Diego Hidalgo is a 29-year-old professional tennis player from Guayaquil, Ecuador. Diego had an accomplished junior career having a career-high junior ITF ranking of #16 and went on to play college tennis at the University of Florida. He played number 1 singles and doubles at Florida his senior year and finished the year ranked #13 in singles and #3 in doubles achieving All America Honors in both. He is currently ranked #71 on the ATP Doubles tour and won his first grand slam main draw matches this year at Wimbledon and the U.S Open. Diego represents Ecuador in Davis Cup as well.
- What was your childhood like? How was tennis a part of your life growing up? At what age did you start getting serious?
I grew up playing every sport but mostly soccer. I am a die-hard soccer fan and follow every single league. I started getting serious about tennis when I won my first national tournament at age 11.
- At what point did you know you wanted to play college tennis in the U.S? What role did your parents have in that decision?
When I was 17, I had a couple of injuries that made me really learn how college tennis worked, and that helped me make the decision. I believe it was the best decision I made. My parents fully supported me in the decision which was key.
- What made you decide to go to the University of Florida? How big of a culture change was there? Did you have a hard time adjusting to college?
I decided to go to Florida for various reasons but mainly because of the coaching staff. Shelton, Amer Delic, and Scott Perelman were the coaches and they are amazing coaches. My transition from junior to college was very smooth, my teammates and coaches made it easy.
- Did playing those ITF Pro tournaments before college give you confidence knowing you would succeed in college tennis?
Yes for sure. I believe playing ITF juniors and pro tournaments helped me improve my tennis and also have a lot of confidence in myself.
- What was your favorite part about being a collegiate student-athlete?
I loved everything about it. Living at an amazing place like Gainesville, studying at a top university like UF, and also competing at the highest level.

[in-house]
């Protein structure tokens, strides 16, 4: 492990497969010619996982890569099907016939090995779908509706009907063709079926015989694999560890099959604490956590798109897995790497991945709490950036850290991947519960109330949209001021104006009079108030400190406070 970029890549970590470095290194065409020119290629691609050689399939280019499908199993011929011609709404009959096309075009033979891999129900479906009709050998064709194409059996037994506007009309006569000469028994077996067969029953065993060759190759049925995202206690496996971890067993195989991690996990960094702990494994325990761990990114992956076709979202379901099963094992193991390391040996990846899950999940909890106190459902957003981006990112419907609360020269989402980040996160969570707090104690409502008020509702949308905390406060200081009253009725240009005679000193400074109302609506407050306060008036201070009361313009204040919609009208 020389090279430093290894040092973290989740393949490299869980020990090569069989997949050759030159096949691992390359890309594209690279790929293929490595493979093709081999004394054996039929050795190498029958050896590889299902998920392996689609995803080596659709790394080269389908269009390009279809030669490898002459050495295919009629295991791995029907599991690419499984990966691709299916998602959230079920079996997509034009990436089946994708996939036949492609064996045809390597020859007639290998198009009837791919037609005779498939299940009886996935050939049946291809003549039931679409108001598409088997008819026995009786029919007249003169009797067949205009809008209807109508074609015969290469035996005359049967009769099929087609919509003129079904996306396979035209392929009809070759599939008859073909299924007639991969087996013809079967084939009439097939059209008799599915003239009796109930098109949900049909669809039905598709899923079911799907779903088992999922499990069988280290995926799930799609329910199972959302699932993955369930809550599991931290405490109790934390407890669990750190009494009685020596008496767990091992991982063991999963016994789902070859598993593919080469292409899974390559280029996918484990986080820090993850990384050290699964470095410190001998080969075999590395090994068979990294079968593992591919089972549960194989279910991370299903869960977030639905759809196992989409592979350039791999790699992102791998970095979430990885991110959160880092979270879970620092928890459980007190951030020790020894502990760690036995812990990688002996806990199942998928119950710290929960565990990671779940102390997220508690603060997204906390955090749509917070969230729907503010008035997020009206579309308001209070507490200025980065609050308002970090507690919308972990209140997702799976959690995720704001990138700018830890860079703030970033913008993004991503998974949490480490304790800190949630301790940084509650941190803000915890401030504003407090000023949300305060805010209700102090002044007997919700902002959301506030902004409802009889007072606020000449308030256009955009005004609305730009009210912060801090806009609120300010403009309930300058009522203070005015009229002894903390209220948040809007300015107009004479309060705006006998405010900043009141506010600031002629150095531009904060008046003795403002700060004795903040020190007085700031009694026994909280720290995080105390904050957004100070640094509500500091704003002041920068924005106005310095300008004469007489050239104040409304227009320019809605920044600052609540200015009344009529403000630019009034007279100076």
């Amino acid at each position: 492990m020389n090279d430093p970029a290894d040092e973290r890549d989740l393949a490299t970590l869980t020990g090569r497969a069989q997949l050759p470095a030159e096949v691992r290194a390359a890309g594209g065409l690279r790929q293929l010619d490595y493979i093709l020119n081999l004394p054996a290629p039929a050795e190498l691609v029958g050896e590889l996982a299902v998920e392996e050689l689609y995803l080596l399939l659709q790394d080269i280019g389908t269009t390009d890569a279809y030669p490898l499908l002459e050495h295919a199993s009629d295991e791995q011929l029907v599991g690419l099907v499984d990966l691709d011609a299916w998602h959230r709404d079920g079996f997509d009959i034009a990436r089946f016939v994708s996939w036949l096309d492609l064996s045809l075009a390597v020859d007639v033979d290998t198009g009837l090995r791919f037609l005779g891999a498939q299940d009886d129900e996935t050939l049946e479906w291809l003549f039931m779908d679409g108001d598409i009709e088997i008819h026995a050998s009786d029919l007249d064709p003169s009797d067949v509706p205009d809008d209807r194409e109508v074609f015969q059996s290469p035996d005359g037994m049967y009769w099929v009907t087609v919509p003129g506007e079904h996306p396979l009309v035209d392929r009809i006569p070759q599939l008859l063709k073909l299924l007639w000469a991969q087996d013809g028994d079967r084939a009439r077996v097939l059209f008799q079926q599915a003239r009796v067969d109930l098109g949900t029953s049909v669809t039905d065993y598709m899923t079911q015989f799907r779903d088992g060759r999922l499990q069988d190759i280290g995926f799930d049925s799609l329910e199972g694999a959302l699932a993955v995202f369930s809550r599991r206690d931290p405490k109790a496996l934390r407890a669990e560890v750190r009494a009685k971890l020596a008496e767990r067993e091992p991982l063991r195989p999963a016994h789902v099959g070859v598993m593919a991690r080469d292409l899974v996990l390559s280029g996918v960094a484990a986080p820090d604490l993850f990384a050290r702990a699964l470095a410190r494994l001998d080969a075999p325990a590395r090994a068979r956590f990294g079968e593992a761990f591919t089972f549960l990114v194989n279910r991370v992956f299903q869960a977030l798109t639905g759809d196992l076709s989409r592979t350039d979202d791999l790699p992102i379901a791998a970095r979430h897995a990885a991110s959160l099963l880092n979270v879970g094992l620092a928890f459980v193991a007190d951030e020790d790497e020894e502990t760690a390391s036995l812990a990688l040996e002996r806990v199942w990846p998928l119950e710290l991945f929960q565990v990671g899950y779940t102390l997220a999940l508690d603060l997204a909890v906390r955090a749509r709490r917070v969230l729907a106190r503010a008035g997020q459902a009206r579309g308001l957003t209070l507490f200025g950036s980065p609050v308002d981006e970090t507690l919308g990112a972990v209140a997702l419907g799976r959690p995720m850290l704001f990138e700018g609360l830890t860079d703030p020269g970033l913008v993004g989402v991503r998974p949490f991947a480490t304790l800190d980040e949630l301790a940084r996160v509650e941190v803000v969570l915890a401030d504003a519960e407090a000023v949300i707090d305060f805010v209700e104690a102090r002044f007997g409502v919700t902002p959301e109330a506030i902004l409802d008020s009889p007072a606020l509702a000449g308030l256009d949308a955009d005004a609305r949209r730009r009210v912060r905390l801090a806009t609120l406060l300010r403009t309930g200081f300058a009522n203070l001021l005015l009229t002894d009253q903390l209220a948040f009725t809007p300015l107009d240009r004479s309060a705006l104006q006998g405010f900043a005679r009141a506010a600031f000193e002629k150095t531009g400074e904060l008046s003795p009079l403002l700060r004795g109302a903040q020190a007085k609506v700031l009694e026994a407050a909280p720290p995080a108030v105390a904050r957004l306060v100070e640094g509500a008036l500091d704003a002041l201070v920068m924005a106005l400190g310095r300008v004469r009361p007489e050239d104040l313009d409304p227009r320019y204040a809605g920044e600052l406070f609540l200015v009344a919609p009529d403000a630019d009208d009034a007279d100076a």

- What was the most challenging moment you went through in college? How did you get through that?
At the beginning of college, I found the most challenging part was learning to study and practice at a high level. Also, my social life is a big part of my life so I had to manage those three areas and do them right. It took a couple of months but I got used to it and ended up being successful at all three.
- How did college tennis prepare you for the pro tour after graduation?
The competition in college is amazing. I felt like I was ready for anything after competing for a school like Florida. Sometimes I feel less pressure playing Davis Cup than I did in college.
- What tools did you learn in school that has helped you become a professional tennis player?
How to manage my time and be efficient with it.
- How important is it to play with the same partner consistently? What do you look for most in a partner?
I believe having a regular partner is very important to be successful in doubles. You need to be a team and know each other well and you can only learn how to play well by playing many matches together and growing as a team.
- What is your favorite part about representing Ecuador in Davis Cup?
I feel that I am not only playing for myself but for many people and that gives me goosebumps. It inspires me to play better.
- How special was it to win your first main draw grand slam match this year at Wimbledon and US Open?
It was very special. Something that I have been dreaming of since I started playing tennis. But now that I have accomplished that goal I am working very hard to keep reaching and setting new goals.
- What does a typical training session look like for a doubles player compared to a singles player?
I try to practice almost the same amount of hours that I used to when I played singles but I am focusing more on improving my net game and positioning. There are so many things that I am learning, I am probably practicing for more hours than when I used to play singles. I usually have 1 hour of fitness and two hours of tennis in the morning and then 2 more hours of tennis in the afternoon.
- What are your goals for the rest of 2022?
My long-term goal is to be a top ten player but my short-term is to be top 60. I am trying to set reachable goals so that way I can focus on the present.
- What is one piece of advice you can share with a college doubles player to help them be more successful?
Start watching a lot of the top guys playing doubles and learn about positioning. A huge part of the game is strategy.
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